A Sideways Glare at Contemporary Society
Thank God it’s spring. This isn’t just a calendar page turn or a set your watch an hour ahead, this is the real meal deal. Mother Nature is changing her clothes, and Father Time is watching. We mere mortals are only a small part of what they both have in mind, but just like every year since protoplasmic slime came out of the water, it’s going to be spectacular. Spring is to love what winter is to bundling up and reading novels. As of today, the birds and the bees are back, and they’re feeling frisky.
Unfortunately, the spring solstice doesn’t carry the kind of punch it used to. These days, it’s mostly living on its reputation. We all know it’s spring, but, unless you’ve embraced the New Age, three millennia after the fact, who cares? In a world of canned-air malls, thunderdomed sports stadiums and concrete canyon streets, Mother Nature could take a month off and nobody would notice. While this is strictly true, ignore Mother Nature at your peril because she has a way of slapping the ego out of the most arrogant among us. Primitive humans knew this; that’s why they treated the spring solstice with such respect.
Way back in the day, winter in the northern hemisphere was nothing to be trifled with. Our species never physically adapted to the cold the way some of the other animals on this planet did. However, despite our natural tendency to freeze to death, we insisted on living in climates that were inhospitable for four months of the year. The only recourse for this stupidity was to outsmart Mother Nature using the tools available – fire and the skins of more practical animals. We hid in caves during the worst of the winter weather and only came out for food and firewood. Obviously, we survived long enough to understand that, regardless of how brutally Mother Nature tried to kill us, eventually she would relent and treat us like her special children again. This was cause for celebration.
As we evolved beyond beetle-brow tough to early human clever, we must have realized that these constantly changing seasons were not random. They had a pattern. When winter was over, the leaves came out. From there, only a Neanderthal wouldn’t put two and two together and realize, once the leaves started to fall, winter was coming back. (That’s why there are no more Neanderthals, BTW. Just sayin’.) With that in mind, it wasn’t a Cro-Magnon leap to figure out that, with a little planning, we could gather food and firewood during the good weather when they were plentiful, store them away, and a smart caveman could sit out the winter in relative comfort. Thus, instead of hanging out in the cave, shivering and getting skinny, Grog the Caveman had some leisure time to figure out a few other things. For example, he’d notice all the signs of spring that we don’t care about any more. Things like, when the kids started falling through the ice in the river it wouldn’t be that long before the good eating birds would come back. Or don’t worry about the bear in the next cave, because he’s going to be asleep until the snow in the meadow melts. This was important stuff that affected Grog’s survival. The more he knew about when spring was going to show up, the more likely it was that he would be around to see it.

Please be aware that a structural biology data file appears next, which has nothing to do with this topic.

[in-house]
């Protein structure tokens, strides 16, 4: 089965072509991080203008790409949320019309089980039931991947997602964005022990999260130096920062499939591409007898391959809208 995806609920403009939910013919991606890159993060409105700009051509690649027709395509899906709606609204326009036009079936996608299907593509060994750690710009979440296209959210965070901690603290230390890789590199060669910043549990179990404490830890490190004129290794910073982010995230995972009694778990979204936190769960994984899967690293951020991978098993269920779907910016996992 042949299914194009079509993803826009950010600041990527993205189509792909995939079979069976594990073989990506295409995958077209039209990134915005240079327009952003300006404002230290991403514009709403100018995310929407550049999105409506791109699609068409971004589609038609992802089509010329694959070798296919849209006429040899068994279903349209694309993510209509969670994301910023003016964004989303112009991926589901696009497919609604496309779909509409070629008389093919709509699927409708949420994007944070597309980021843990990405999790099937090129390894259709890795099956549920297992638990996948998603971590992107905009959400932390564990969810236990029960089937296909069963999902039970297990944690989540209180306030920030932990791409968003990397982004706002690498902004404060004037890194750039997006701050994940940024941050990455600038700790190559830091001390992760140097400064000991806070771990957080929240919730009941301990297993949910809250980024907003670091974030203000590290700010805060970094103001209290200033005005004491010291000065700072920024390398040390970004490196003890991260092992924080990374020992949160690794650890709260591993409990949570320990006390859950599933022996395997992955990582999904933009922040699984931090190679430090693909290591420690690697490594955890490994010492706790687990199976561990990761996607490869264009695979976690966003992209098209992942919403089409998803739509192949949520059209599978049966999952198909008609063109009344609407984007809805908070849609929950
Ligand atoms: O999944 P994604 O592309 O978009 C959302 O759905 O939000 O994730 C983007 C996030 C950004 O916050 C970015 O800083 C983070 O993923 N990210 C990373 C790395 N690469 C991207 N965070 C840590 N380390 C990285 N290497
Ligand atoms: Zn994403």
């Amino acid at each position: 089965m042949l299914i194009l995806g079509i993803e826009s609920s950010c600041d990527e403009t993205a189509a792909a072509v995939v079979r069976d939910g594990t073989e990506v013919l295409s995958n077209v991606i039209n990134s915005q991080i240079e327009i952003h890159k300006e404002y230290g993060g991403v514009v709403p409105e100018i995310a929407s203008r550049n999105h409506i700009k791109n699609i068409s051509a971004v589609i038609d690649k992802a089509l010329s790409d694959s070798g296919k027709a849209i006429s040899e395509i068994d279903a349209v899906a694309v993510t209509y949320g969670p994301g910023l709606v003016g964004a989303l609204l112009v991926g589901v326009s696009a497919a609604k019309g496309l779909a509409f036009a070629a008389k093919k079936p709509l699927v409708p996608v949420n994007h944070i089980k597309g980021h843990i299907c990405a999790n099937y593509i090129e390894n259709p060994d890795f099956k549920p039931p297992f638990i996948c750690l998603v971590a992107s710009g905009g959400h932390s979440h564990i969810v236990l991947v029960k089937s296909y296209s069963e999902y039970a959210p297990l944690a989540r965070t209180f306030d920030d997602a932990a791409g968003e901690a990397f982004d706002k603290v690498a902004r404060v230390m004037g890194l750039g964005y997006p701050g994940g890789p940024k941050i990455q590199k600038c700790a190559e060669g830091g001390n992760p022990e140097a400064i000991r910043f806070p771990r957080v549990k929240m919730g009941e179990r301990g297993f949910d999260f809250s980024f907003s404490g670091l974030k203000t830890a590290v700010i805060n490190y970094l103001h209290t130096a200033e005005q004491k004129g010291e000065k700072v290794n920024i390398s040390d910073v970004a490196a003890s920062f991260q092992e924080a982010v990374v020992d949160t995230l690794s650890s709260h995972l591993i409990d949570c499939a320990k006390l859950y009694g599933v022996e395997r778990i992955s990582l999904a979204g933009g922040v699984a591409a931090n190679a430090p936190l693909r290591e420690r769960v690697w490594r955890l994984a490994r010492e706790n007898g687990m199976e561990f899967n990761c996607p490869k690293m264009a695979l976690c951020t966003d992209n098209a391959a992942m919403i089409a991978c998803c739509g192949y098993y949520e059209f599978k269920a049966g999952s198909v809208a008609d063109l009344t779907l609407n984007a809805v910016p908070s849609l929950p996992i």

Unfortunately, climatology hadn’t been invented yet, and so Grog filed all these various things he was discovering under “Mother Nature: Whims and Idiosyncrasies.” It made sense to Grog that Mother Nature was real. He saw her all around him. She made the flowers bloom, the wind blow and the angry black clouds blot out the sun. So it followed that, when spring finally did come and Grog and his family were still around, he should be polite and say thanks.
These days, we don’t much care for Mother Nature. For the last two hundred years or so, we’ve been fighting it out with her for supremacy on this planet. There are those who say we’re winning and those who say we’ve already lost. Unfortunately, the majority of us don’t seem to give a damn, one way or the other. Our egos are so secure we no longer thank her — or anybody else — for our existence. However, on days like today, when spring is in the air and all’s well with the world, I tend to get a little caveman humble. I can see something in the crow building a nest and that sprouty green sprig that’s probably a weed. Even in the city, there’s an early morning smell that isn’t diesel fumes. Something is happening again this year, and it’s going to fantastic. We should all be thankful we get to experience it all again.